• Since when do you experience this problem?

  • You have to remove the last backslash. This works:

    $p = "C:PROGRAM FILES (X86)ADOBEACROBAT READER DC"
    tree $p
  • Yeah I saw that. But where are you using the environment variable for the programs folder? Can you describe what exactly your problem is? You can't assume that everyone knows how Adobe stores its data in the Registry.

  • I am sorry, I can't follow. Which code does not work?

  • Yeah strange. Seems to be a bug. Why don't use $p =${env:ProgramFiles(x86)} ?

  • Did you check if C:Program Files(x86) actually exist on the machine? If it does, this works:

    $p = "$env:ProgramFiles(x86)"
    tree $p
  • Seems this machine previously was an AD domain member. Do you have administrator rights on this computer?

  • If you post in the wrong forum, just let me know. I can move the topic.

    I am unsure what you are trying to accomplish, but did you try this:

    $p=$env:ProgramFiles
    tree $p
  • Michael Pietroforte posted a new activity comment 6 days, 21 hours ago

    Yeah, one of the best "features" of macOS is that you don't have to deal with the Registry mess of Windows. Imagine, I am using the same Mac for 5 years and it boots up and performs just like on the first day. If this was a Windows machine, I probably would have reinstalled Windows several times just to get normal speed back again. Getting rid of rogue apps (which rarely happens on a Mac if the manufacturer is not Microsoft) is super easy. Because there is no Registry, you simply have to delete all files. This is a system administrator's heaven!

  • Michael Pietroforte posted a new activity comment 1 week ago

    I can absolutely confirm this. When I dumped Windows a few years ago my productivity skyrocketed. Until today it is such a joy to work on a Mac. Having been a Windows lover for many years, I know that this is hard to understand for people who don't know the difference. You really have to try it for some time until you get used to the different UI philosophy. Most important is that the applications available for macOS are so much better than their Windows counterparts. Thus, the main reason why you want to move to macOS are the available third-party applications. The higher price for Macs is absolutely negligible because the much better productivity will save your company a lot of money. This is exactly what the PC inventor IBM discovered.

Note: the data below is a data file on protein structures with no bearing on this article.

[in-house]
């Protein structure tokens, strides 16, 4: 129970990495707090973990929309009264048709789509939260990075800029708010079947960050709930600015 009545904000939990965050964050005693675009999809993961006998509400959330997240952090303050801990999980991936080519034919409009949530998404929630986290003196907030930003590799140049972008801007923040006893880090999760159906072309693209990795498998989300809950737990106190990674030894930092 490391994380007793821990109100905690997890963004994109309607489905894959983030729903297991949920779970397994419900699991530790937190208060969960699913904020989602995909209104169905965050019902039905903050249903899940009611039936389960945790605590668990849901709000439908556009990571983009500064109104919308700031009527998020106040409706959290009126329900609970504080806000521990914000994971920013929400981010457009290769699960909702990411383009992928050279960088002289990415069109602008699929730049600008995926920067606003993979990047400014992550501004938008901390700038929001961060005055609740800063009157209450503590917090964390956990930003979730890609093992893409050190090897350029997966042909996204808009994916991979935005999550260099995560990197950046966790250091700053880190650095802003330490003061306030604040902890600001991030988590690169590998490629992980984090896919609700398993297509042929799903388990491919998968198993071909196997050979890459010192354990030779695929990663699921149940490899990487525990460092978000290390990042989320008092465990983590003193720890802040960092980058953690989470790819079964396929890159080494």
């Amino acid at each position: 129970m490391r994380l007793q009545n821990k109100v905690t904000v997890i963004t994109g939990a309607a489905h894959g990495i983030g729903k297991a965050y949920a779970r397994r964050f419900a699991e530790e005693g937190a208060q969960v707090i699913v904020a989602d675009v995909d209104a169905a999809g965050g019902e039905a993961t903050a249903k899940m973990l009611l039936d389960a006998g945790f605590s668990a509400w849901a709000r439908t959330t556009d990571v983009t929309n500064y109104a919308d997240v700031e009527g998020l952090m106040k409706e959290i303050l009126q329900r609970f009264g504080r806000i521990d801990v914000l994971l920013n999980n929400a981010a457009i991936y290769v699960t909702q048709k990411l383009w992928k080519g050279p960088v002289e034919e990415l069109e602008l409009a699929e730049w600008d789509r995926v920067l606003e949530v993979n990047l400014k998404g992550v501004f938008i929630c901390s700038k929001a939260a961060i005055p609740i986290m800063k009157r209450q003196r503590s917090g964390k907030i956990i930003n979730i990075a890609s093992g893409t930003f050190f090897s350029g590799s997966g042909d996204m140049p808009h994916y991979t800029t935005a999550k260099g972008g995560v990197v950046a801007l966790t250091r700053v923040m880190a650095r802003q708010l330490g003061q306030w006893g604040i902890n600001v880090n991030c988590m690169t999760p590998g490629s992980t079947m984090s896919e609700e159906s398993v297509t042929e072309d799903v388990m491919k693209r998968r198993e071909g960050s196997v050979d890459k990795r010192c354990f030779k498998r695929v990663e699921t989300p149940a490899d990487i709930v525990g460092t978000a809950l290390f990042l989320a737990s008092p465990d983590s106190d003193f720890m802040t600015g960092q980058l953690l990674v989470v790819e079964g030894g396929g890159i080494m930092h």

• I had to adopt Mac to help users who ran into trouble due to incompatible apps! Loved the UNIX behind – getting rid of stubborn applications was piece of a cake. No registry keys to worry about. Found the the directory structure is “script friendly”. For example, “C:\Program Files (x86)” in Windows could not find a proper way to access it in a PowerShell script!

      • Yeah, one of the best “features” of macOS is that you don’t have to deal with the Registry mess of Windows. Imagine, I am using the same Mac for 5 years and it boots up and performs just like on the first day. If this was a Windows machine, I probably would have reinstalled Windows several times just to get normal speed back again. Getting rid of rogue apps (which rarely happens on a Mac if the manufacturer is not Microsoft) is super easy. Because there is no Registry, you simply have to delete all files. This is a system administrator’s heaven!

  • Paul, thanks! It appears PowerShell Remoting was build for typical on-premises LANs. Outside this environment PowerShell Remoting performs poorly.

    Take implicit remoting as an example. Before, I always used PowerShell to manage Office 365. However, because I am often on another continent than Microsoft's servers, it often takes ages until all the stuff is downloaded. So I now use the web interface whenever it offers the feature I need because I am usually much faster with it.

    On the other hand, when I manage Linux boxes I really don't have to care where they are located and in what environments they are running. SSH is fast, reliable, secure, and super simple to set up. In a way, this also summarizes the difference between Windows and Linux.

  • I think Leos is right, it is not clear what you want to do.

    If the internal site is in a private network,  you have configure your router to forward inbound traffic on the ports 80 and 443 to your private IP. Your DNS for ‘http://www.myoffice.com’  points to the router IP.

  • If it is a new site, it takes a while until Google will visit it again. You can register the site in the Google Search Console and configure a sitemap or add new pages manually (Discover), but I am not sure if this speeds up things.

  • I never tried it but I somehow doubt that this can work (reliably). PowerShell Core needs to be cross platform compatible. Every terminal has its own fonts and in some terminals you can't change the font size programmatically.  If you are on Windows, I suppose the font size is stored in the Registry and you could use PowerShell to change the settings.

  • Good catch! That was my bad. I corrected this now. Thanks!

  • Michael Pietroforte liked comment of Mike Kanakos on Managing PowerShell scheduled jobs. (So far, Mike Kanakos has 1 likes for this comment.) 2 weeks, 5 days ago

  • The date is at the top of the article below the title. I am afraid, BYOD is more relevant than ever.

  • I now changed back to two sidebars.

  • No, it is not just a long string. You can use object properties to parse the result. I gave a few examples in the article.

  • As you can see, the variable doesn't contain just a string, but a WebResponseObject. This means you can use this object to extract all the data you need.

  • Load More